Rejection of new-born infants

Moscow, 23 October 2013

Russian ministry of health has stated that the number of rejections of newly born infants in maternity institutions has not decreased



The ministry has written to authorities below federal level about the above. Knowledgeable advisers have commented on the ministry’s data on behalf of the NGOs and contest the assertion that proposals for improving the situation have not been put to it.


The statistics show that there were 5,687 rejections in 2012 corresponding to 0.299% of the total number of births, the comparable number in 2011 having been 5,378 and 0.299% respectively. The ministry thinks that because there has been no reduction, steps should be taken towards cutting the number of social orphans. These would consist in particular of organising centres where medico-social help would be available for pregnant women in difficulties in all regions (currently they exist in 22 administrative districts) to provide psychological advice, to make information available to the women and to train specialists and medical personnel for preventative work.


ASI asked specialists from the Fund for the Prevention of Social Orphanage (FPSO), which has been working in over 20 regions in Russia, to comment. These say that the statistics on rejections are complicated, pointing out that official data had been compiled only since 2012. Until then there had been only estimates. Accordingly there were discrepancies. The ministry of education reckoned that 6230 women had rejected their newborn in 2012. It would be difficult to speak of a trend based on figures from that year alone. Even when the data for 2013 are received, there will still be insufficient material from which to draw conclusions. Preventative services had opened only in the last three to four years. This year FPSO had commissioned research on the causes of rejection and preventative measures. The authors had analysed the situation in 22 regions where preventative work was in hand. The results showed that the services had dealt with 764 cases and managed to forestall rejection in 390 of them.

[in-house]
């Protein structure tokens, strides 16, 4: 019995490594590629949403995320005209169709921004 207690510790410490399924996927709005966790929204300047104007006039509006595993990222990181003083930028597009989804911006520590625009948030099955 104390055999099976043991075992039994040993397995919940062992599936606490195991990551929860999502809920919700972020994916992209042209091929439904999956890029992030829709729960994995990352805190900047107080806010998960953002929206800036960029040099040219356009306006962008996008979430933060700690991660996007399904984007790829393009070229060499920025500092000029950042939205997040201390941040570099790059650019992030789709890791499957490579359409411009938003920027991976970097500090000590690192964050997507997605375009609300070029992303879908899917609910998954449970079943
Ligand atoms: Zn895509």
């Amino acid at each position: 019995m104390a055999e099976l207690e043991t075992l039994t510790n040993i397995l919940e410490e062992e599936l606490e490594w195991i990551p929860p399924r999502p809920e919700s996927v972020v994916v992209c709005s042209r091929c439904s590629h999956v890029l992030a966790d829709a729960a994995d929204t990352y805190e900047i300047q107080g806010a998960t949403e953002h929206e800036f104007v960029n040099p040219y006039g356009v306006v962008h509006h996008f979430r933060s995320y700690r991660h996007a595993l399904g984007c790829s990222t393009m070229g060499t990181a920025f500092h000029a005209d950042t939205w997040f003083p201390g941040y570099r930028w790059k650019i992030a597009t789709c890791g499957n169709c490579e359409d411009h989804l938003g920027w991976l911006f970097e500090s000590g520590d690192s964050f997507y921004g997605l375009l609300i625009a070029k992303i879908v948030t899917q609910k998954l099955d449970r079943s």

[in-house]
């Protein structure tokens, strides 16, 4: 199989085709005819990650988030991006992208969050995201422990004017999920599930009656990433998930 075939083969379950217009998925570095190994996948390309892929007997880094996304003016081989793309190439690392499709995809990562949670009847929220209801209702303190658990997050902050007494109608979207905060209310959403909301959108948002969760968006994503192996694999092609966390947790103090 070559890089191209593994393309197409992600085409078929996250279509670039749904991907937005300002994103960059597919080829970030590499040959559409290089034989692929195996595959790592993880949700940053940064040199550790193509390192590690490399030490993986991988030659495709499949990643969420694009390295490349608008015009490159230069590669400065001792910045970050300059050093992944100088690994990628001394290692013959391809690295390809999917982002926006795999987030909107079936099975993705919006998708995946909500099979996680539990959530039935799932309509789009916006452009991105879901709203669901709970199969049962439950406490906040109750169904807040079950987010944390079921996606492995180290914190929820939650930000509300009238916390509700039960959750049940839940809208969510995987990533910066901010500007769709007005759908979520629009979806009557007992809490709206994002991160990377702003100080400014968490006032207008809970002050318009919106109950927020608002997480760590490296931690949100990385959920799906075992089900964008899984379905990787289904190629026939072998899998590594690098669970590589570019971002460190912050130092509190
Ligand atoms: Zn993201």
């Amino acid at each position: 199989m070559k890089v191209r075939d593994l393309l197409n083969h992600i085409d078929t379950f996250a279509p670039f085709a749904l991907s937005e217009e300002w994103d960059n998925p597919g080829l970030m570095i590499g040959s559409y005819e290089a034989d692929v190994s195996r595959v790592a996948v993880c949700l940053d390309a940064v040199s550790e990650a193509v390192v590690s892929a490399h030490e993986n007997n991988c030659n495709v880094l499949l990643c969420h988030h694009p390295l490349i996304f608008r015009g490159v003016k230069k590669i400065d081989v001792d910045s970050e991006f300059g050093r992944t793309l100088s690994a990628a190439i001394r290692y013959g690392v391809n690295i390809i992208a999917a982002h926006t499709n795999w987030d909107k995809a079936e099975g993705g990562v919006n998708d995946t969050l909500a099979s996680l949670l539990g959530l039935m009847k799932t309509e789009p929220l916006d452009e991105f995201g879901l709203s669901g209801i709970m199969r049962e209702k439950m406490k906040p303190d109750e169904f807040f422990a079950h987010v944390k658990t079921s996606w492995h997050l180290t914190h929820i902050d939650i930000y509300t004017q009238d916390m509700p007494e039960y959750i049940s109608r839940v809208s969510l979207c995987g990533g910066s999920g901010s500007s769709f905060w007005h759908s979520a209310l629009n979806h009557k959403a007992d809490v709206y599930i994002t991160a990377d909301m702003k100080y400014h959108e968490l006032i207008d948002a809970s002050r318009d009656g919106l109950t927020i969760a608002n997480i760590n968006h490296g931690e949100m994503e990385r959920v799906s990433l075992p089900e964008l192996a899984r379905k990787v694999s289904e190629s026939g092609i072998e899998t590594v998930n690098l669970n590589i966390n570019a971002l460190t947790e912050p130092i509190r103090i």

The ASI correspondent was told that a working group set up by the ministry of health had been looking at the question, although in the ministry’s letter it was stated that the federal authorities and organisations had not offered proposals (it being unclear, however, which organisations were referred to, whether governmental or communal).


The director of FPSO said that they had collected suggestions from many regions, tabulated them and sent them to the ministry of health. It was incorrect to say there had been no proposals. The necessity of adopting a standard procedure had been advocated, and a system of interdepartmental co-operation proposed. It was not enough to prevent rejection. Follow-up work was needed. It had been suggested that the procedure for communicating information about a woman’s intention to reject her child be simplified, it having been pointed out that there was no opportunity for social workers or psychologists working in medical institutions to advise. The main problem lay in the fact that the preventative work was not mandatory in the regions. There were only advisory circulars.


Despite all that FPSO had done to persuade regional and federal authorities to change the situation, there had been no directive forthcoming stating that the problem needed resolving. This was necessary if the number of rejections were to be reduced. It was essential to develop the work of the medico-social centres for pregnant women and fashion a programme for training specialists. If such arrangements were to operate nationwide at regional level then of course the number would fall.


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